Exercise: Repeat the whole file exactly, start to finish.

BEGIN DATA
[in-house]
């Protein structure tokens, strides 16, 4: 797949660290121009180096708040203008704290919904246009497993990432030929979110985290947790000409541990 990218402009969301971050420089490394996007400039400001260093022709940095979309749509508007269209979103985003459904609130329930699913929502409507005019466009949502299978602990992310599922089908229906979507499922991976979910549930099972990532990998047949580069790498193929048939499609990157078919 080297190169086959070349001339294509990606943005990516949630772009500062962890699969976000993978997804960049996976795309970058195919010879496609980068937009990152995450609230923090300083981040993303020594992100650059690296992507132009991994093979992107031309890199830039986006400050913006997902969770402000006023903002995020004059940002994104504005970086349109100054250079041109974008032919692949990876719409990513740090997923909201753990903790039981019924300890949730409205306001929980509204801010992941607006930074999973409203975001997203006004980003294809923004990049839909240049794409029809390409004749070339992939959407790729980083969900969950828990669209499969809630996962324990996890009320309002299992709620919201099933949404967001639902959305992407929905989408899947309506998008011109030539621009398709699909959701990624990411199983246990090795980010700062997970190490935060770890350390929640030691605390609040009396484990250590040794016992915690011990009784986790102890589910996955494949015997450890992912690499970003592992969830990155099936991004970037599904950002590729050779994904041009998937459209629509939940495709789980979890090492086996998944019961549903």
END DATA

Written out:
[in-house]
């Protein structure tokens, strides 16, 4: 797949660290121009180096708040203008704290919904246009497993990432030929979110985290947790000409541990 990218402009969301971050420089490394996007400039400001260093022709940095979309749509508007269209979103985003459904609130329930699913929502409507005019466009949502299978602990992310599922089908229906979507499922991976979910549930099972990532990998047949580069790498193929048939499609990157078919 080297190169086959070349001339294509990606943005990516949630772009500062962890699969976000993978997804960049996976795309970058195919010879496609980068937009990152995450609230923090300083981040993303020594992100650059690296992507132009991994093979992107031309890199830039986006400050913006997902969770402000006023903002995020004059940002994104504005970086349109100054250079041109974008032919692949990876719409990513740090997923909201753990903790039981019924300890949730409205306001929980509204801010992941607006930074999973409203975001997203006004980003294809923004990049839909240049794409029809390409004749070339992939959407790729980083969900969950828990669209499969809630996962324990996890009320309002299992709620919201099933949404967001639902959305992407929905989408899947309506998008011109030539621009398709699909959701990624990411199983246990090795980010700062997970190490935060770890350390929640030691605390609040009396484990250590040794016992915690011990009784986790102890589910996955494949015997450890992912690499970003592992969830990155099936991004970037599904950002590729050779994904041009998937459209629509939940495709789980979890090492086996998944019961549903």